15 Apr 2016
FIA Welcomes New UN Resolution on Road Safety
The UN General Assembly today approved a resolution supporting coordinated global action for road safety. In particular, the resolution could pave the way for the creation of a UN Road Safety Fund – a project actively supported by the FIA High Level Panel for Road Safety and FIA President Jean Todt, who is also the UN Secretary General’s Special Envoy for Road Safety.
April 15, 2016, New York (USA) – The Fédération Internationale de l’Automobile (FIA) ’s High Level Panel for Road Safety and its Chairman Jean Todt are welcoming the adoption of a resolution which marks a major step forward in global road safety financing. In the past few years, Jean Todt has been an active advocate of creating innovative financing mechanisms to finance road safety programs across the world, and supported the resolution paving the way for the creation of a UN Road Safety Fund in front of the UN General Assembly today.
Please click here to see the full Jean Todt’s speech.
“Today is a big day for the road safety community. Together with the FIA High Level Panel members, we will do everything in our power to support the creation of this Fund, which would revolutionise road safety financing. I can’t think of any other public policy investment which would be more profitable when comparing its benefits to its costs. We have a responsibility to provide every person on this planet safer mobility.” said Jean Todt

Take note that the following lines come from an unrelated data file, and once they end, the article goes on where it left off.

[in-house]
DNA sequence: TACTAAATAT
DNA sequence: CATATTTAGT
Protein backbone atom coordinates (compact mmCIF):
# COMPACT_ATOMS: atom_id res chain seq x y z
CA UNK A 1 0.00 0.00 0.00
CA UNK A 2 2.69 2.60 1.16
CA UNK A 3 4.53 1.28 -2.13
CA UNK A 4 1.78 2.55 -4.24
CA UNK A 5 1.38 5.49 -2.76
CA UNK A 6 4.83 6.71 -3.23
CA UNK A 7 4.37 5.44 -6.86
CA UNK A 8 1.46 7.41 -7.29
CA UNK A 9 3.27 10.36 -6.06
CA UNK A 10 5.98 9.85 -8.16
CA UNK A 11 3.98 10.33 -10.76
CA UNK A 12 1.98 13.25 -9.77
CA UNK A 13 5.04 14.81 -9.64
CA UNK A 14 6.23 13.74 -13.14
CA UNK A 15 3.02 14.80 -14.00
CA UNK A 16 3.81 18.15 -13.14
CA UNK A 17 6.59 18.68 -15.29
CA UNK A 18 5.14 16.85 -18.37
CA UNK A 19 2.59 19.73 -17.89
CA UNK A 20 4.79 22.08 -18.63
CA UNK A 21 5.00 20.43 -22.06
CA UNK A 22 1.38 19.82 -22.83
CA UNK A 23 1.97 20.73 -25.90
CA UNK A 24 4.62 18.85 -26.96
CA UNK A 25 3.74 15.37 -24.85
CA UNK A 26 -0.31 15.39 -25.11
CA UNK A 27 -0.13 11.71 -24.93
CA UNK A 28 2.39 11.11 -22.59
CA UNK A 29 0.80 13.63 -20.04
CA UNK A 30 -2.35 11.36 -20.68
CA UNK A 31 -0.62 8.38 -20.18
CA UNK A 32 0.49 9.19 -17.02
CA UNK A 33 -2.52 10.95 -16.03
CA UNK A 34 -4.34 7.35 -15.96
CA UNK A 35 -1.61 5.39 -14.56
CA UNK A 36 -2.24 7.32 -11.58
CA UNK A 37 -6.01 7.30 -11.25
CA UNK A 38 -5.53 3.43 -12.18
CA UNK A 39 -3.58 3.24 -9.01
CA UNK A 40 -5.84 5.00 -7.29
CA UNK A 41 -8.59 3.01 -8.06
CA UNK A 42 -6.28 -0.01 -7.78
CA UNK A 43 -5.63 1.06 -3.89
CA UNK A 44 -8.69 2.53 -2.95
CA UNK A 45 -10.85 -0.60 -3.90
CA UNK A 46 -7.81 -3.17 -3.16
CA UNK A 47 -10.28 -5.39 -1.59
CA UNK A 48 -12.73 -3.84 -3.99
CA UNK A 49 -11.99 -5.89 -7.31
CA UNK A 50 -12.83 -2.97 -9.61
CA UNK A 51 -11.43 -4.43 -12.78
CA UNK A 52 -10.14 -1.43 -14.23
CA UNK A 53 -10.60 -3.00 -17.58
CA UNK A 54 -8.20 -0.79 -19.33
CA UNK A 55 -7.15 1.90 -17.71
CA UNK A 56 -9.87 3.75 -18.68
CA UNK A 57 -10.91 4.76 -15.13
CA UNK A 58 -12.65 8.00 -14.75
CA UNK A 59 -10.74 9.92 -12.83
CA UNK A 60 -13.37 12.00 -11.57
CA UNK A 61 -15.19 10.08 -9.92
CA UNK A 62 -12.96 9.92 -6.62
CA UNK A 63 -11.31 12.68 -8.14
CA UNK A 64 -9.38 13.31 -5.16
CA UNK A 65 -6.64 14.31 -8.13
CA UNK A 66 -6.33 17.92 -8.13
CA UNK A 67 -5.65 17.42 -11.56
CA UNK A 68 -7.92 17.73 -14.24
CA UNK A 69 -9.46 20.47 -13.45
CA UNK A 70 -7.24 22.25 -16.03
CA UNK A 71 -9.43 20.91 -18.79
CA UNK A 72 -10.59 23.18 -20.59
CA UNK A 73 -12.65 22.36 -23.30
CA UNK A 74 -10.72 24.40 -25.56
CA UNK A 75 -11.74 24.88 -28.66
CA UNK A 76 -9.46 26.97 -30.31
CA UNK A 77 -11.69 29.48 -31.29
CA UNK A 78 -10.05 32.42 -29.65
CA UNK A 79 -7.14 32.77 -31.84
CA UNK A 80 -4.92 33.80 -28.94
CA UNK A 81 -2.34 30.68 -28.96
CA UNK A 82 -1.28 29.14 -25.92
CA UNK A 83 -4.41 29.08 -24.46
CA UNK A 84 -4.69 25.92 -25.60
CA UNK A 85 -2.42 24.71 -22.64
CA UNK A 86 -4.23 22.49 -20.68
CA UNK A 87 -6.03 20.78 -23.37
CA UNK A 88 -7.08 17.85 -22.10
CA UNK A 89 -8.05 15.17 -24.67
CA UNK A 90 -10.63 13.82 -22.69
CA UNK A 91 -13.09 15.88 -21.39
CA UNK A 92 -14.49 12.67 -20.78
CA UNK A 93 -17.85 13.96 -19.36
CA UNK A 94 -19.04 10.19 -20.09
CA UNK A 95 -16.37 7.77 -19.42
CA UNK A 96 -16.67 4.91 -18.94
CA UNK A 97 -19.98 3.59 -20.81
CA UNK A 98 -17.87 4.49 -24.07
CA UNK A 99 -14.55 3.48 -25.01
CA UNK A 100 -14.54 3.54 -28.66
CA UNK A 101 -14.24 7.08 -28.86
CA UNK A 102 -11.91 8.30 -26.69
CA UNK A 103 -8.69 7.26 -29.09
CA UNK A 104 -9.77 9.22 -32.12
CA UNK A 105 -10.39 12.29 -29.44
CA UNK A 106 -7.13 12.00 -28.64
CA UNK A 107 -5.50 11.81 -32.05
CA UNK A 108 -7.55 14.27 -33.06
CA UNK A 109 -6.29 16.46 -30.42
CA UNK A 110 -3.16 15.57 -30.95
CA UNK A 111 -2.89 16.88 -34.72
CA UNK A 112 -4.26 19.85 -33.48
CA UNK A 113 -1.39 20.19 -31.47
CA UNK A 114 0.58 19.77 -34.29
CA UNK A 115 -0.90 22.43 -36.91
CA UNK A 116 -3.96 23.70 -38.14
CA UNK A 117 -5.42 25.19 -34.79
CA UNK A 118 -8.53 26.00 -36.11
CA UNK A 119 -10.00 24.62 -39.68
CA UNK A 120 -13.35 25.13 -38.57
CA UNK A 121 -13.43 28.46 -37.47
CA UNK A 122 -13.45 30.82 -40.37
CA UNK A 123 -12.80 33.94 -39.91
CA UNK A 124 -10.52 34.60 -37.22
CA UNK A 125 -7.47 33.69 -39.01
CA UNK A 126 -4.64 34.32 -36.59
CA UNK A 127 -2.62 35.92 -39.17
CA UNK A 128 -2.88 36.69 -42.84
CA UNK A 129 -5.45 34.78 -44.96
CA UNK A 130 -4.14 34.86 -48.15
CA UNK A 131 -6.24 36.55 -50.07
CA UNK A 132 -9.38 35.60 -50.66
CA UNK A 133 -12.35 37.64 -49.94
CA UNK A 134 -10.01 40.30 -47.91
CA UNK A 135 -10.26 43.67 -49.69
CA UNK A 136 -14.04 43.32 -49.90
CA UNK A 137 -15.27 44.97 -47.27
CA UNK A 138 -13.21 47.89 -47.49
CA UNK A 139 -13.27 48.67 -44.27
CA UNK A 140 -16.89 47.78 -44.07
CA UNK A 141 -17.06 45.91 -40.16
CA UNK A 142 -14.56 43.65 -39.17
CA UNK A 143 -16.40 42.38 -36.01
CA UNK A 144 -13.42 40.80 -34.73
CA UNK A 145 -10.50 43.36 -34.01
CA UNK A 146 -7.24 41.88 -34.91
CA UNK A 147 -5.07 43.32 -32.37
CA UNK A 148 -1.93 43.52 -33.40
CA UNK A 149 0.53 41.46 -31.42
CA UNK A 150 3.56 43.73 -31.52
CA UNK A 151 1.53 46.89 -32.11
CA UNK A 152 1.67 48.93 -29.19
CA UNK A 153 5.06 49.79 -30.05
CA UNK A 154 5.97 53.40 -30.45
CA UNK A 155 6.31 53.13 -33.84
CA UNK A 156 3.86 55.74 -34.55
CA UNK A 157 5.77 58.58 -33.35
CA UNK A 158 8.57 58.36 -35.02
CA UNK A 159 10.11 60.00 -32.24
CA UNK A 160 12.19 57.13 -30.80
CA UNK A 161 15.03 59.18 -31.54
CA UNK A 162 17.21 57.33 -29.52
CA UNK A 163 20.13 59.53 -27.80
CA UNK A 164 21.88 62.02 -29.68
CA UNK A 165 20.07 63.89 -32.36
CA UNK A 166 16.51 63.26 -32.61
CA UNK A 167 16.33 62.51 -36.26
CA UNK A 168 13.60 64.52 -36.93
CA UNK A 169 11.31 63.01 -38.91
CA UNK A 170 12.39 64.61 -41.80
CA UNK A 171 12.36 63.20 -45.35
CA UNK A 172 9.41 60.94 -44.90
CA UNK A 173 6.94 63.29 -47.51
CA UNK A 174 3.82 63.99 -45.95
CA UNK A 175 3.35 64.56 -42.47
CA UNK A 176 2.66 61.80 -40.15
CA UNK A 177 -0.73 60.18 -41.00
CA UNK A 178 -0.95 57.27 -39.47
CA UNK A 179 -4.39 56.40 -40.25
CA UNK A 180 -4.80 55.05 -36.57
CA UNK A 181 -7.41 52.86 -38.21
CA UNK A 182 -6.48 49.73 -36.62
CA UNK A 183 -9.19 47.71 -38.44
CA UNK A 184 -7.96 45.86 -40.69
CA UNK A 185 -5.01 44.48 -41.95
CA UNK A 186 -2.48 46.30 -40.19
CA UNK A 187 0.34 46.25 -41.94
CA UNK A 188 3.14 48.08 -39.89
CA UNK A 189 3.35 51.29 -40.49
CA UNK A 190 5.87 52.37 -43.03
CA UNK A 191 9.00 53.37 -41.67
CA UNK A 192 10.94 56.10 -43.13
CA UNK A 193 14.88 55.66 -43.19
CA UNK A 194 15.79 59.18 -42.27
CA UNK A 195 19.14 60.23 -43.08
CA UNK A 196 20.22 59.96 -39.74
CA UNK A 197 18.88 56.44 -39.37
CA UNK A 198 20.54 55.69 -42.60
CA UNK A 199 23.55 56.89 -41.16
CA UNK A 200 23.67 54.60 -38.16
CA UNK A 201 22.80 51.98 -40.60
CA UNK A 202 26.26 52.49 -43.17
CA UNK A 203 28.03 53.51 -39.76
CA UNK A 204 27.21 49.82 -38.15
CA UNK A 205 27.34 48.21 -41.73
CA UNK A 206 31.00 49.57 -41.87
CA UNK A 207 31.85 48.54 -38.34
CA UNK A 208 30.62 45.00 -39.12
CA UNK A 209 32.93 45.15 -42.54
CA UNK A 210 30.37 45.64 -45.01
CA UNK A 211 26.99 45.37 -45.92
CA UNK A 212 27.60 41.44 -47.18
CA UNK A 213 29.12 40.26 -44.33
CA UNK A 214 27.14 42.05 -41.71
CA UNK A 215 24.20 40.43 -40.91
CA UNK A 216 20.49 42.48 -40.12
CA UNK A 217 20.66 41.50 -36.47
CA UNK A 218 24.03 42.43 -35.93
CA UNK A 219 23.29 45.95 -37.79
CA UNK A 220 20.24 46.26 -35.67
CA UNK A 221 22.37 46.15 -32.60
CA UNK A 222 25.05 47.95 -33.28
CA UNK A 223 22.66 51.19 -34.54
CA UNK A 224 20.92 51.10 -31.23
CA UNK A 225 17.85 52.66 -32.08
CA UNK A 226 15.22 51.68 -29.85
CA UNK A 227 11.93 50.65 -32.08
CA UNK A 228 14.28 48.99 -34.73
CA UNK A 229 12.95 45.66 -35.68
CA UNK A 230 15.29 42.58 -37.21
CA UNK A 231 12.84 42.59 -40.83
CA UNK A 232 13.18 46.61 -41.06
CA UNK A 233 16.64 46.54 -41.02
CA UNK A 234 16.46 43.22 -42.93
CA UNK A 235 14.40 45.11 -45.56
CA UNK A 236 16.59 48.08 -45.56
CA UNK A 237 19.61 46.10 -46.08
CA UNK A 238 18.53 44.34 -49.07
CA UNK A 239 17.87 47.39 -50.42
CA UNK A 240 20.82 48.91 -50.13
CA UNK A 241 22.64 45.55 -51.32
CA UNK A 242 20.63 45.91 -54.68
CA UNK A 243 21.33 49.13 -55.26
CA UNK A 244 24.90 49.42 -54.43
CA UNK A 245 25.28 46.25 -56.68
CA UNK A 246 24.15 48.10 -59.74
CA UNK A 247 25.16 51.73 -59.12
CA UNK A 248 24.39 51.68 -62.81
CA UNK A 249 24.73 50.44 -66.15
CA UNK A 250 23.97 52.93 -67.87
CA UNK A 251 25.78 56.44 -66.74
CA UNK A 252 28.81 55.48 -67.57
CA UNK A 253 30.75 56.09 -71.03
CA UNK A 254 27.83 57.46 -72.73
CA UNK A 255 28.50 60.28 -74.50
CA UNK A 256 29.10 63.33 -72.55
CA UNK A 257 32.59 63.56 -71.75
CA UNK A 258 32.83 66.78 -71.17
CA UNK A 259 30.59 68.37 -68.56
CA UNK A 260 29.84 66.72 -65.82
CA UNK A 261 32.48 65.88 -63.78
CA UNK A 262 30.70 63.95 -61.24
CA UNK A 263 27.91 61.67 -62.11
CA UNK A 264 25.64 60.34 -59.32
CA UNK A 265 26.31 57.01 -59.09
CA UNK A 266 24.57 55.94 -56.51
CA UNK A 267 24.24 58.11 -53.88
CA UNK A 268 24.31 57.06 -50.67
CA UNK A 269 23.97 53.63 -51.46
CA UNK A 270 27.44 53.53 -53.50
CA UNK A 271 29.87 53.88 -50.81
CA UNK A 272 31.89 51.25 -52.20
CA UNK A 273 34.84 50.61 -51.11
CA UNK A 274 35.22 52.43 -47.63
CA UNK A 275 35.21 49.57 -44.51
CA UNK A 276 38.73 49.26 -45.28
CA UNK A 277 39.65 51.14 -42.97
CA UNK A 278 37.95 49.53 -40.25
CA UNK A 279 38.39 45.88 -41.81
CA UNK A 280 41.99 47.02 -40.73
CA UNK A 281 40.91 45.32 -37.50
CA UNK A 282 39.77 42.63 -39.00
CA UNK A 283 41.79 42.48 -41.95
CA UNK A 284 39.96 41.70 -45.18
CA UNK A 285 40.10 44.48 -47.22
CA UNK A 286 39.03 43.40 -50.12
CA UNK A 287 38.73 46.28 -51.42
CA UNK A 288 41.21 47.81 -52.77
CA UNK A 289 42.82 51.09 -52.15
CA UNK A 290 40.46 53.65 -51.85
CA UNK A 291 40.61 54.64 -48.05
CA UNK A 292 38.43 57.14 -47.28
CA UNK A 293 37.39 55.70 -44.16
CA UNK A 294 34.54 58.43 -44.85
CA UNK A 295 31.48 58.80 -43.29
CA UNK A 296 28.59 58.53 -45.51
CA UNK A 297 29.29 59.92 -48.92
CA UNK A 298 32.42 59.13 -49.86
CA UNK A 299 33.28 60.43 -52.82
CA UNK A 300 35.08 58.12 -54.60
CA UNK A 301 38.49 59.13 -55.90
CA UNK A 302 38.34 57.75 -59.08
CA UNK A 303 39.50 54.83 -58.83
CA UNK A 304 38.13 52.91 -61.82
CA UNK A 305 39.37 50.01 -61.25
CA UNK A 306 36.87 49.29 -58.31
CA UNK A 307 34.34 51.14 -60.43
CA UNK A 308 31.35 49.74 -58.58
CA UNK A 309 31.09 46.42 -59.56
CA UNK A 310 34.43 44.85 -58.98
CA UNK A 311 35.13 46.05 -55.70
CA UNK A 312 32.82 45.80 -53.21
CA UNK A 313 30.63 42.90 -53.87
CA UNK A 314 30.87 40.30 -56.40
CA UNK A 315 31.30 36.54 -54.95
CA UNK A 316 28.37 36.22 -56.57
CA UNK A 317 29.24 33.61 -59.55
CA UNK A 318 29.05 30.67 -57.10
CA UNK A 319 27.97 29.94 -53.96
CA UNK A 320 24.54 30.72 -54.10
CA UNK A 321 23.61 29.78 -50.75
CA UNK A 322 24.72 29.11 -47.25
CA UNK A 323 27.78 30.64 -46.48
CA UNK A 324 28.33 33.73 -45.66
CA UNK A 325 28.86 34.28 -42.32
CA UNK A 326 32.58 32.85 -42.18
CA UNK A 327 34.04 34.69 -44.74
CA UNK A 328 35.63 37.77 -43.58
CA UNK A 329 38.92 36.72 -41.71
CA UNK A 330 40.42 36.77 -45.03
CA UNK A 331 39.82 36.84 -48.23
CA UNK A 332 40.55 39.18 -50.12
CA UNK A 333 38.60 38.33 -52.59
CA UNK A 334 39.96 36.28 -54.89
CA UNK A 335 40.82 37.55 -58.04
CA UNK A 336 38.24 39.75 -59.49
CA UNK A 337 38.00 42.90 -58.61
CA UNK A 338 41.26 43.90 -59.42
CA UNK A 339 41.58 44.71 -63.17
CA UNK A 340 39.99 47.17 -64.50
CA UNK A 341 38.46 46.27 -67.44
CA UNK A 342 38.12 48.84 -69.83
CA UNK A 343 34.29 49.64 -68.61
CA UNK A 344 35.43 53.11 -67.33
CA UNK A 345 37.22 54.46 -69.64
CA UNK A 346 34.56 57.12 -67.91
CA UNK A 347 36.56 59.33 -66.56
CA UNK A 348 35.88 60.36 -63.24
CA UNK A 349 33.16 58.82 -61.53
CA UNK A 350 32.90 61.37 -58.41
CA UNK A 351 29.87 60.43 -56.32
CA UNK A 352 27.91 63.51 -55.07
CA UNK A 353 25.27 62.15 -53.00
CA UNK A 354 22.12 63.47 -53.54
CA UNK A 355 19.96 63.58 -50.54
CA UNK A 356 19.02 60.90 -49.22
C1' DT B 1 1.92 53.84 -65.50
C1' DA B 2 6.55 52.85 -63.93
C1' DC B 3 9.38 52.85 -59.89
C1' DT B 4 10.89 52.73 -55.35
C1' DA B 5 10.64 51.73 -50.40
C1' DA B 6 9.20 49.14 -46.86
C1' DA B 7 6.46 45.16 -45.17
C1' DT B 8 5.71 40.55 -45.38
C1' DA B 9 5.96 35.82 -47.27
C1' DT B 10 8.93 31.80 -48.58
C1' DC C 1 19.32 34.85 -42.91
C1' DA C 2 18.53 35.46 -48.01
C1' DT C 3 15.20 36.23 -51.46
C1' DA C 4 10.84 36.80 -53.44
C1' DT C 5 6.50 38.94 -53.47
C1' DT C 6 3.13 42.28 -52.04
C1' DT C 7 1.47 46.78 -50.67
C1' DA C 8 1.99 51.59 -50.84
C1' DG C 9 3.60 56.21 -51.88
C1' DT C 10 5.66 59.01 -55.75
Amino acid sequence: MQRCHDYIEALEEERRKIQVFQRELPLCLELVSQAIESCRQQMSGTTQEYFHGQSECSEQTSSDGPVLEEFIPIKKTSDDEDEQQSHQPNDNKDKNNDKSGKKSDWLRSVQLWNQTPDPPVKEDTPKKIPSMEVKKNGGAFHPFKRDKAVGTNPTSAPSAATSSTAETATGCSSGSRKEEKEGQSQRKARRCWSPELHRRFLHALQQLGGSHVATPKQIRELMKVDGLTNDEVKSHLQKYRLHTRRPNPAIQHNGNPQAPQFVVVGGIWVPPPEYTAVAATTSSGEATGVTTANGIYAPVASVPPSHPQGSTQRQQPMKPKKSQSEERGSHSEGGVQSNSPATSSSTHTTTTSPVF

According to the 2015 WHO Global Status Report on Road Safety, some 1.25 million people are killed in car crashes around the world each year, which makes road traffic the world’s number one cause of death for 15-29 year olds. 90% of these fatalities occur in low- and middle-income countries. In the past three years there has been a 16% rise in the number of vehicles on the world’s roads, further underpinning the urgent need for action.
In the last few months, there has been a growing awareness in the international community of the urgent need to address the global pandemics of road fatalities, especially in developing countries, and to establish global action plans to obtain concrete results. The adoption, at the latest UN General Assembly in September 2015, of the 2030 UN Sustainable Development Goals, including a specific target to halve global road traffic fatalities and injuries in just five years, is one striking example. It is however a very ambitious objective, which will require concerted effort by all stakeholders.
The global cost of road traffic crashes is estimated at $500 billion every year, and would require ambitious and innovating financing schemes globally, however, compared to other global issues, including other leading causes of death which raise billions of dollars each year in donor support, road safety is falling far behind.
Funds raised will be used to catalyse major public and private investments and launch a number of stand-alone lead projects. As such, the possible creation of a UN Fund for Road Safety would be a great platform for panel members to work with.